I have been living with HIV for five years now, so it makes me feel happy to help children who are also living with the virus to cope with the challenges,” says 28-year-old Sam. Sam is a child mentor for the HIV child support club at Africa Directions, a Foundation-supported organization in Lusaka, Zambia.
“Initially when I came here to join, I didn’t understand what would be involved in dealing in kids who are HIV-positive,” Sam says. “I thought it would just be playing with kids and singing songs.”
The Foundation paid for Sam to attend a short child counseling course, which helped him understand children’s needs better. “Through this course, I have learned how to talk better to children, how to come up with topics to talk about and how to handle the children and their concerns.”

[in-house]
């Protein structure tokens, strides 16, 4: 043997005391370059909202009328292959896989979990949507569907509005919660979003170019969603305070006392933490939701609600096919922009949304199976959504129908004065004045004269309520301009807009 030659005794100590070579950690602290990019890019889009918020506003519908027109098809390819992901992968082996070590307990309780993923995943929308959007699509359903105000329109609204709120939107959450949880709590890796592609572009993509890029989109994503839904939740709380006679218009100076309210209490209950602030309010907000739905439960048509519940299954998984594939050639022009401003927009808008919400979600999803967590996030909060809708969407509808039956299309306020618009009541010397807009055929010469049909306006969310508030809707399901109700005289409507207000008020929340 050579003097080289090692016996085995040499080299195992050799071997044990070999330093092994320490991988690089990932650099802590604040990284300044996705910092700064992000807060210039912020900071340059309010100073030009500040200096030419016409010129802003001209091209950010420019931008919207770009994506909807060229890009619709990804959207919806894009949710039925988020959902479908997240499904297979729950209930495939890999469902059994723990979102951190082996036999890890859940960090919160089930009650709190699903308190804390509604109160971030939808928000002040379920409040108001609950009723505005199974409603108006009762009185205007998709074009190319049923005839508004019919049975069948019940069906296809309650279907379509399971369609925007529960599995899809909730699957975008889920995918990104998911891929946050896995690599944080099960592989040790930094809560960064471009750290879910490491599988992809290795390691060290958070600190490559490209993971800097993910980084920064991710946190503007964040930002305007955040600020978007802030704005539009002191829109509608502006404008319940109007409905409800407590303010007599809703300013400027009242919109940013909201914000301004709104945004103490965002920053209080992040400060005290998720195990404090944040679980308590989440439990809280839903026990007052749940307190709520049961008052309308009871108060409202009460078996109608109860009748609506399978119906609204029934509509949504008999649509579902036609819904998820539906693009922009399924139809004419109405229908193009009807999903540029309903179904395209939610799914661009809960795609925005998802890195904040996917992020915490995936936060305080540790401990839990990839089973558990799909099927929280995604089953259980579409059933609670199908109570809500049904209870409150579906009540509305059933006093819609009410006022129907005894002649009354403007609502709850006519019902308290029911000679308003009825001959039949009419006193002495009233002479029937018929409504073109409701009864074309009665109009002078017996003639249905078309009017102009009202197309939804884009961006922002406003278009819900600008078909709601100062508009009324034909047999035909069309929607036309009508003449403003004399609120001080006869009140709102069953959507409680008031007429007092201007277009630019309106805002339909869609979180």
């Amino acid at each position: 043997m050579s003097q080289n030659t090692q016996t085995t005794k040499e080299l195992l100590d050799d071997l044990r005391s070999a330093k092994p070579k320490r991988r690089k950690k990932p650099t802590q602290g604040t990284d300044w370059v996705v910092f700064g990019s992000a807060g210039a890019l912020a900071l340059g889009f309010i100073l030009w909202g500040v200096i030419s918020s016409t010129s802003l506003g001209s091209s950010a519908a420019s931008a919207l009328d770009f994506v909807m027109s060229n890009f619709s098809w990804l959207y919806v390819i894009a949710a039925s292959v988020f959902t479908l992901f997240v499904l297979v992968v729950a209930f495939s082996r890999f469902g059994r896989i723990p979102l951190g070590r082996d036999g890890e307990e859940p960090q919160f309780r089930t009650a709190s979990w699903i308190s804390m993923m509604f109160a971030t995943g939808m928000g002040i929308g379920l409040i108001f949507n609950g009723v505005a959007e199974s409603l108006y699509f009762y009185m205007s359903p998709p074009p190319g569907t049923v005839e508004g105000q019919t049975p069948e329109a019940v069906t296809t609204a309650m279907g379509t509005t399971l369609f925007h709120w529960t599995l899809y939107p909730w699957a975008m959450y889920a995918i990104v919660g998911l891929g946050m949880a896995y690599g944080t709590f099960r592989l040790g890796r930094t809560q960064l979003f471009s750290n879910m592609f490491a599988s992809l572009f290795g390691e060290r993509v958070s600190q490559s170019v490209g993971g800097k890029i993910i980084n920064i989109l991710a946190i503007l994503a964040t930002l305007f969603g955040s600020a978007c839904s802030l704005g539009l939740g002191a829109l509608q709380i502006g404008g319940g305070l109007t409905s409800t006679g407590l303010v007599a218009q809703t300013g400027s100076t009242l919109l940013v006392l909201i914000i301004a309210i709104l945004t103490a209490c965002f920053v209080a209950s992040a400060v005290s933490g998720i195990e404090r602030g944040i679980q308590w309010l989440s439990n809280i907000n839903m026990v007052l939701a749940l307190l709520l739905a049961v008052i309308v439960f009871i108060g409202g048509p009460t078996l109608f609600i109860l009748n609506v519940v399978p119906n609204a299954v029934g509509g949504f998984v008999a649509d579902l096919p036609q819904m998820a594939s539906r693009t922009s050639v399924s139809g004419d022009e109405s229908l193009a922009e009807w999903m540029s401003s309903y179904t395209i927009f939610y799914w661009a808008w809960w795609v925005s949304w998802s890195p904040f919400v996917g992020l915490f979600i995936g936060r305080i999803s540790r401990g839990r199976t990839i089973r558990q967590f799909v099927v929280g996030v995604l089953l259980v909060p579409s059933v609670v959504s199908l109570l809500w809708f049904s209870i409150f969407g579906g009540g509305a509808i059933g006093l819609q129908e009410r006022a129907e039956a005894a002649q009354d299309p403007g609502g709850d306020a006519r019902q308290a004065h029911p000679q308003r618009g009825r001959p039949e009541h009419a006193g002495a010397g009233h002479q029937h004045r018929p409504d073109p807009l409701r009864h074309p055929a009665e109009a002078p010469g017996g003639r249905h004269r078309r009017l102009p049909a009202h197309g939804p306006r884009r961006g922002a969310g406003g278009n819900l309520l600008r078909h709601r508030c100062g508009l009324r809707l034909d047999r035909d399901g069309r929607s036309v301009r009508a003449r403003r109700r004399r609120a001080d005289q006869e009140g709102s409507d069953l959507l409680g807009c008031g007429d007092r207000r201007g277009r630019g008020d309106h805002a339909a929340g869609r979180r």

When Sam started the child support club, he discussed his HIV status with the children in the group. The children are now very free with him because they understand he is in the same situation that they are in.
As part of his work to improve the children’s lives, Sam makes visits to the children’s houses to ensure they are being properly cared for. “I want to make sure that the parents make their children adhere to their lifesaving medicines,” Sam says. “Some of the parents and guardians are really busy; they go to markets, work, etc., so they might not be monitoring the children’s medication properly.”
Sam talks to the children’s parents about issues like food, nutrition, sleeping arrangements, adherence to medications, and the children’s general welfare. He also talks to both the children and their parents about how to deal with the stigma they face in the community because of their HIV status.
“I am the children’s best friend,” Sam emphasizes. “When the child support group started, most of the children had very low self-esteem; they were very closed up. But now nearly all the children are very open, they love to talk, and they are in high spirits.”